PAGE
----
By Rohan Ricketts
The Premier League was never the best league in the world based on the quality of football. In terms of revenue making, marketing potential and sponsorship deals I would say it IS ahead of the rest of the world. But when you are talking about the ART of football – the way the game should be played, with skill and technique – the Premier League is not better than Spain, Brazil and possibly Argentina.
The English game is based more on power, size and speed rather than technical ability and genuine skill. Thierry Henry’s experience in Spain is an example of why players with pace and power can run riot in the Premier League, yet going to Spain requires more of technical and tactical acumen. Take nothing away from Thierry: he has been an incredible player and a sublime goalscorer. Yet he himself had to admit to the demands from a technical and tactical standpoint with Barcelona were completely different. True football talent such as Xavi and Ronaldinho have rejected coming to England, knowing that the game here is not about their talent but more about their workrate and fitness. The value of the football is critical in Spain; over in England, possession is lost every few seconds and this shows a lack of control and awareness.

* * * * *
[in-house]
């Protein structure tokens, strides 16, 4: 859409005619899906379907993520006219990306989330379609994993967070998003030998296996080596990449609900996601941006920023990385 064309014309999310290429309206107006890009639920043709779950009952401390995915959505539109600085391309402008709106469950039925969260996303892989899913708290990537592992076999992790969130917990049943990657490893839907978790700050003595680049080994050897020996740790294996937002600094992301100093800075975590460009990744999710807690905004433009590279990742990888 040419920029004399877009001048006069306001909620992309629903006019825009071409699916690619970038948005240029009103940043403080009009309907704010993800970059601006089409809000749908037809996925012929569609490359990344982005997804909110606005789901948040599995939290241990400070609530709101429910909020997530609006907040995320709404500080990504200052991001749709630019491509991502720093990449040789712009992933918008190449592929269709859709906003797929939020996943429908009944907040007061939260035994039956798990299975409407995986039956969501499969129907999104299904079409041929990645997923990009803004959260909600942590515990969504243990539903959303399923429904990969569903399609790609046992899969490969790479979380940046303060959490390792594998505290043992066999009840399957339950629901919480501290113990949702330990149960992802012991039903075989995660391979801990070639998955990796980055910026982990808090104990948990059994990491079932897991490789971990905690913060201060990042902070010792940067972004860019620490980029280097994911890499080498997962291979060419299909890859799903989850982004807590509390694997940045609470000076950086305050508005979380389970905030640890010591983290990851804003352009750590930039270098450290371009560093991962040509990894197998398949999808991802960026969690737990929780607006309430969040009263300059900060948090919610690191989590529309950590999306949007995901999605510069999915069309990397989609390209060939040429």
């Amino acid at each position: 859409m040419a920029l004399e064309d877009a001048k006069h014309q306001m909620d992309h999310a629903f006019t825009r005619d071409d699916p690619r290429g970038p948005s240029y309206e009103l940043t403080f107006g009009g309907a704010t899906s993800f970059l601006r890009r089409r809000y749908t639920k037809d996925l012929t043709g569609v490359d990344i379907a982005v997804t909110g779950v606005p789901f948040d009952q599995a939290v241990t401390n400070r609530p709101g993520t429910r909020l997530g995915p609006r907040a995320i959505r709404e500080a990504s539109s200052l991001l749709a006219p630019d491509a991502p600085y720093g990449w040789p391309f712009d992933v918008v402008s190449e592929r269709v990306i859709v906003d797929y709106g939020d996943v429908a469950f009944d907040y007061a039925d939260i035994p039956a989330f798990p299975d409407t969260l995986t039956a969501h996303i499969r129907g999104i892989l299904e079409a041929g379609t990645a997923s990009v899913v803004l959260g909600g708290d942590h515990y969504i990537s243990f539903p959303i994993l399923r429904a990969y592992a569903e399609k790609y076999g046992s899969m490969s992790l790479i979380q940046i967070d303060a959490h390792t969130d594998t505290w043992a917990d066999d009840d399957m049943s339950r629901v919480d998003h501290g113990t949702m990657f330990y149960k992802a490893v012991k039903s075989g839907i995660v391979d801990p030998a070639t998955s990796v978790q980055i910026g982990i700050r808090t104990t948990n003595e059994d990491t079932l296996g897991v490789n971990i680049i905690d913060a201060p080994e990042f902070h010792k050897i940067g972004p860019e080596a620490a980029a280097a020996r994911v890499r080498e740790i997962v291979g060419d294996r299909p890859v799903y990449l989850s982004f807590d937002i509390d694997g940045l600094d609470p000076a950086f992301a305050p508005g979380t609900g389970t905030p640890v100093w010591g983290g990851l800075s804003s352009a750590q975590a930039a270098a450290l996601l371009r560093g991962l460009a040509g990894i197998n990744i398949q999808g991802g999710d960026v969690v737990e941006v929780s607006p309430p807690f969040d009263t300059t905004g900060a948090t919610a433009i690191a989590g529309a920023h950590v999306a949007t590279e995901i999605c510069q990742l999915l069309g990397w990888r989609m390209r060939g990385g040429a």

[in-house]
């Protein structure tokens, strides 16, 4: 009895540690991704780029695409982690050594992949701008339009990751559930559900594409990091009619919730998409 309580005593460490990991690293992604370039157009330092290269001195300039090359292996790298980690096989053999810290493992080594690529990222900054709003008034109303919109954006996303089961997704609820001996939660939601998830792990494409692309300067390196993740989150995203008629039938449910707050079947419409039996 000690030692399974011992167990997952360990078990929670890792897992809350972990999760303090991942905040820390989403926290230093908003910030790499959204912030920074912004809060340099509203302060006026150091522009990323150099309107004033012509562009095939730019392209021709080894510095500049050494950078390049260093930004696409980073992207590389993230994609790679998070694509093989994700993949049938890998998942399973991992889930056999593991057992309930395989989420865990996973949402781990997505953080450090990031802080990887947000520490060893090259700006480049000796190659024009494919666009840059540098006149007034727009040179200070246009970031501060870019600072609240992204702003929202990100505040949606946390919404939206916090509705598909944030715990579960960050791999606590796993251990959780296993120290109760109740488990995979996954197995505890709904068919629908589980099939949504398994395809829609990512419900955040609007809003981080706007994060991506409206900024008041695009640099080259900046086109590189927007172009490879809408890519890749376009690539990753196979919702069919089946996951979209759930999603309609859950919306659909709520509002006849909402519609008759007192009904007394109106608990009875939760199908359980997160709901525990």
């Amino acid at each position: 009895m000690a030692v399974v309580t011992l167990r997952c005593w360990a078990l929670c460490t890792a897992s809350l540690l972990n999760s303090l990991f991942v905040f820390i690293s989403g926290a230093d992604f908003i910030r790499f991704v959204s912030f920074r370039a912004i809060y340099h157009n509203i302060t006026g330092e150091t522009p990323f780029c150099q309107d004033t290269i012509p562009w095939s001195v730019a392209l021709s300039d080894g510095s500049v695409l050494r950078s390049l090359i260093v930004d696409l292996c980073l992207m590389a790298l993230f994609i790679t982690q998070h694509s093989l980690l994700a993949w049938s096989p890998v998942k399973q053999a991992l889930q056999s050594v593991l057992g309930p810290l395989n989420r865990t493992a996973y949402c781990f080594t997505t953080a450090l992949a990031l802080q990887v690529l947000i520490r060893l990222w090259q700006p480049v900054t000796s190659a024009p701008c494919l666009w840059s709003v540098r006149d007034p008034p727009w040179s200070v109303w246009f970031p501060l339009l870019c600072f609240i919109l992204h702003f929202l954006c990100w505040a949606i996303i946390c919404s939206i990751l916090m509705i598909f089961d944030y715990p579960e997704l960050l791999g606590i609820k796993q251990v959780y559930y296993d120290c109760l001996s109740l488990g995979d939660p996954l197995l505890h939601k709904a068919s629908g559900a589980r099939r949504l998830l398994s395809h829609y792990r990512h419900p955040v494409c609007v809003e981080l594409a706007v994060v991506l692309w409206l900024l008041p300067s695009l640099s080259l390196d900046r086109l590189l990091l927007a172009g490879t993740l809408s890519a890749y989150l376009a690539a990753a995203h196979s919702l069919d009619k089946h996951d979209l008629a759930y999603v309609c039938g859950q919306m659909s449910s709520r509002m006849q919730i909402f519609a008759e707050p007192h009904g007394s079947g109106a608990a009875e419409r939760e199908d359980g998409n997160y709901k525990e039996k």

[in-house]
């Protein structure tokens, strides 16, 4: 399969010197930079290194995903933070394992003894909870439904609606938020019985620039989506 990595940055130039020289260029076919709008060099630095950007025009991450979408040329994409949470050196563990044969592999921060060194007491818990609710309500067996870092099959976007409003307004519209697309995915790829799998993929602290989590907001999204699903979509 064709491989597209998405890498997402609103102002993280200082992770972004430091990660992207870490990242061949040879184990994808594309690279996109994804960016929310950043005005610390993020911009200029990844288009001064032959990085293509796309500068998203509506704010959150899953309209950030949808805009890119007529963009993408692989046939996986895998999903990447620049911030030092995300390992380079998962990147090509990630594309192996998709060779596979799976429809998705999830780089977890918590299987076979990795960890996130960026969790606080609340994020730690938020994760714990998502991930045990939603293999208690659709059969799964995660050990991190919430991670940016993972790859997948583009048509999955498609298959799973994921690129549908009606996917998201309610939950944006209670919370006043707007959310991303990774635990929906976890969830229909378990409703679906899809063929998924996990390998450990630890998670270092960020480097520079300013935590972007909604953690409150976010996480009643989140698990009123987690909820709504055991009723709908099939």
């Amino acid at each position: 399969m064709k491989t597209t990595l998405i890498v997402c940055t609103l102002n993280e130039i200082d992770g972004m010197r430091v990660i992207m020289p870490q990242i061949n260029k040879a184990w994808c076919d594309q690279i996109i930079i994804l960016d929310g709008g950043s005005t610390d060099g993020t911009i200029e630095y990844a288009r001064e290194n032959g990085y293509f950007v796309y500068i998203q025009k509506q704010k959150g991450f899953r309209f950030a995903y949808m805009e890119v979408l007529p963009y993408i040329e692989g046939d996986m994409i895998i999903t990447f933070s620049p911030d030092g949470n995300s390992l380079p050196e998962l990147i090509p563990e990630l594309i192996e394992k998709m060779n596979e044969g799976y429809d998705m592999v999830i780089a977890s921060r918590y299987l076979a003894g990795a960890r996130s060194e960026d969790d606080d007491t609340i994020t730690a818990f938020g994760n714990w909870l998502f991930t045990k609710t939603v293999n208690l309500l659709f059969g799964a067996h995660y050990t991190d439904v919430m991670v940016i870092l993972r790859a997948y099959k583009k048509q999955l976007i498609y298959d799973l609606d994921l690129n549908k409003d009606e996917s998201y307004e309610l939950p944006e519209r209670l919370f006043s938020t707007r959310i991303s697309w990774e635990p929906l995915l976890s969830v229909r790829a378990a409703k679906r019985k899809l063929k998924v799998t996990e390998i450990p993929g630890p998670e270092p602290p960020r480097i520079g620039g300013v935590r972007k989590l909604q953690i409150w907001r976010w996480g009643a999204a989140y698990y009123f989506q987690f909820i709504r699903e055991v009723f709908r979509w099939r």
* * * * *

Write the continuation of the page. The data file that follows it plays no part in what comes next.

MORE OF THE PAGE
I don’t understand how we can watch a team like Barcelona continue to be the best footballing team in the world and not take some serious notes. In England, the coaches and the FA need to see how they develop talent and play such an attractive and effective brand of football. If you want to become a better Tennis player, who would you study? Roger Federer. If you want to become a better Table Tennis player, you would study China’s Ma Long. It’s no different with football.
I’m going to end by saying this ever so bluntly: in Brazil and Spain, if you are not good enough, you don’t play. In England you don’t have to be good enough. You just have to be strong, fast and fit and be able to follow basic tactical orders. If you can do that, you can play. It does leave technical standards to be questioned though.